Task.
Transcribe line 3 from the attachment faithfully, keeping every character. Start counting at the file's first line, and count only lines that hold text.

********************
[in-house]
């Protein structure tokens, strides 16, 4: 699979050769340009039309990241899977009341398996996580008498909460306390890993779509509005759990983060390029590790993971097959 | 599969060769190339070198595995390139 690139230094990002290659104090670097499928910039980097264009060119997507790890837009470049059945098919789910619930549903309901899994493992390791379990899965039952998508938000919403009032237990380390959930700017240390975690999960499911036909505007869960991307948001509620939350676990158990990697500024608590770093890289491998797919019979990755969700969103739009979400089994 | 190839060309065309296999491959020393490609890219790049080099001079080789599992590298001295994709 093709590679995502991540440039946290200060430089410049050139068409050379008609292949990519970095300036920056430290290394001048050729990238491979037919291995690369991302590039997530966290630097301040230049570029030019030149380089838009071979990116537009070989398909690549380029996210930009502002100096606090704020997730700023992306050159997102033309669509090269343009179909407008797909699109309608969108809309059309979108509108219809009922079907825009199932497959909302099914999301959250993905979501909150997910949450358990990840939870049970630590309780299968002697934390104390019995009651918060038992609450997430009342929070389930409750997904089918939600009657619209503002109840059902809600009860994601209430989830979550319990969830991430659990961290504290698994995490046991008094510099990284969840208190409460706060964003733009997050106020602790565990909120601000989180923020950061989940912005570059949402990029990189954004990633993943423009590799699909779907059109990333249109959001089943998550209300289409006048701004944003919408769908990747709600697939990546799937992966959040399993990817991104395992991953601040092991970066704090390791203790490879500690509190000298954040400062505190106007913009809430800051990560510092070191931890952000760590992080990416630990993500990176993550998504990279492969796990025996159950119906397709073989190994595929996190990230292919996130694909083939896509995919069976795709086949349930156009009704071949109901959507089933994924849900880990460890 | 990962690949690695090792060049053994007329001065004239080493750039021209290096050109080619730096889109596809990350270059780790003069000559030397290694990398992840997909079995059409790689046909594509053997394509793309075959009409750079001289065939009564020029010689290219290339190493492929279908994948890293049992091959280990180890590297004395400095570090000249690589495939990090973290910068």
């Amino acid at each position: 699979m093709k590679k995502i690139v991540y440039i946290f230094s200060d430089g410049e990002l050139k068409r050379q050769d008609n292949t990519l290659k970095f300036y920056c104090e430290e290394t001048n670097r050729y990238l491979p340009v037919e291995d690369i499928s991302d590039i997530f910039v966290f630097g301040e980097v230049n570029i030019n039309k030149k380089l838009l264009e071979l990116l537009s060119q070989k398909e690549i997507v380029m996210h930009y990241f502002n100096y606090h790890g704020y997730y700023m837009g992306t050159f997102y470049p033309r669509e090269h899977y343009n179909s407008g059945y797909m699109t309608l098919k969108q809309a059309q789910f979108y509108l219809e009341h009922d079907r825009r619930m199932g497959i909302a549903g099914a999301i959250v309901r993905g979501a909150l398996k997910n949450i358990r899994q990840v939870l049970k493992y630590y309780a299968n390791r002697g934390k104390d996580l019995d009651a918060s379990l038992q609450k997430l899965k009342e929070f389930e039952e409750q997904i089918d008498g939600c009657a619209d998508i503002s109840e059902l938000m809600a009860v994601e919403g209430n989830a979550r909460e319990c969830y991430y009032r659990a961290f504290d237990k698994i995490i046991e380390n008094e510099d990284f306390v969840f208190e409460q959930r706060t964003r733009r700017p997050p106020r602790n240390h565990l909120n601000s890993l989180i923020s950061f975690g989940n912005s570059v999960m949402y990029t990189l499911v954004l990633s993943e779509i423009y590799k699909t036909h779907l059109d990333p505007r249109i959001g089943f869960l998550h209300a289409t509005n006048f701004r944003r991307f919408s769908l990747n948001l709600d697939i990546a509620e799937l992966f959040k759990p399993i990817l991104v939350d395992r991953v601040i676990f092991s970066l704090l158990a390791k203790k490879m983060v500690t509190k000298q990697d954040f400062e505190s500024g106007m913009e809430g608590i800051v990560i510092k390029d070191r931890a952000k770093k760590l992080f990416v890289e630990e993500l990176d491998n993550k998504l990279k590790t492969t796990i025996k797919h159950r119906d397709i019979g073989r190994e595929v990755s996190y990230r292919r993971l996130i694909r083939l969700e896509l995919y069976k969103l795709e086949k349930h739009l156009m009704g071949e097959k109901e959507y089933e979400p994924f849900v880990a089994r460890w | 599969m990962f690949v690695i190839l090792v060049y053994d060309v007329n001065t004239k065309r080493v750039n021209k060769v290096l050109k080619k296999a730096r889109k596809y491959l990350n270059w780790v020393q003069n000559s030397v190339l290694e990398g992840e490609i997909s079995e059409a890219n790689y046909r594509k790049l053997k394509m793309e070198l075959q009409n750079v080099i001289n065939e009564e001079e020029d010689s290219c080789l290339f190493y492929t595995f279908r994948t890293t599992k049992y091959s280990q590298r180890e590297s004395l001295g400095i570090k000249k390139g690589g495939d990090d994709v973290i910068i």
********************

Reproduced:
């Amino acid at each position: 699979m093709k590679k995502i690139v991540y440039i946290f230094s200060d430089g410049e990002l050139k068409r050379q050769d008609n292949t990519l290659k970095f300036y920056c104090e430290e290394t001048n670097r050729y990238l491979p340009v037919e291995d690369i499928s991302d590039i997530f910039v966290f630097g301040e980097v230049n570029i030019n039309k030149k380089l838009l264009e071979l990116l537009s060119q070989k398909e690549i997507v380029m996210h930009y990241f502002n100096y606090h790890g704020y997730y700023m837009g992306t050159f997102y470049p033309r669509e090269h899977y343009n179909s407008g059945y797909m699109t309608l098919k969108q809309a059309q789910f979108y509108l219809e009341h009922d079907r825009r619930m199932g497959i909302a549903g099914a999301i959250v309901r993905g979501a909150l398996k997910n949450i358990r899994q990840v939870l049970k493992y630590y309780a299968n390791r002697g934390k104390d996580l019995d009651a918060s379990l038992q609450k997430l899965k009342e929070f389930e039952e409750q997904i089918d008498g939600c009657a619209d998508i503002s109840e059902l938000m809600a009860v994601e919403g209430n989830a979550r909460e319990c969830y991430y009032r659990a961290f504290d237990k698994i995490i046991e380390n008094e510099d990284f306390v969840f208190e409460q959930r706060t964003r733009r700017p997050p106020r602790n240390h565990l909120n601000s890993l989180i923020s950061f975690g989940n912005s570059v999960m949402y990029t990189l499911v954004l990633s993943e779509i423009y590799k699909t036909h779907l059109d990333p505007r249109i959001g089943f869960l998550h209300a289409t509005n006048f701004r944003r991307f919408s769908l990747n948001l709600d697939i990546a509620e799937l992966f959040k759990p399993i990817l991104v939350d395992r991953v601040i676990f092991s970066l704090l158990a390791k203790k490879m983060v500690t509190k000298q990697d954040f400062e505190s500024g106007m913009e809430g608590i800051v990560i510092k390029d070191r931890a952000k770093k760590l992080f990416v890289e630990e993500l990176d491998n993550k998504l990279k590790t492969t796990i025996k797919h159950r119906d397709i019979g073989r190994e595929v990755s996190y990230r292919r993971l996130i694909r083939l969700e896509l995919y069976k969103l795709e086949k349930h739009l156009m009704g071949e097959k109901e959507y089933e979400p994924f849900v880990a089994r460890w | 599969m990962f690949v690695i190839l090792v060049y053994d060309v007329n001065t004239k065309r080493v750039n021209k060769v290096l050109k080619k296999a730096r889109k596809y491959l990350n270059w780790v020393q003069n000559s030397v190339l290694e990398g992840e490609i997909s079995e059409a890219n790689y046909r594509k790049l053997k394509m793309e070198l075959q009409n750079v080099i001289n065939e009564e001079e020029d010689s290219c080789l290339f190493y492929t595995f279908r994948t890293t599992k049992y091959s280990q590298r180890e590297s004395l001295g400095i570090k000249k390139g690589g495939d990090d994709v973290i910068i």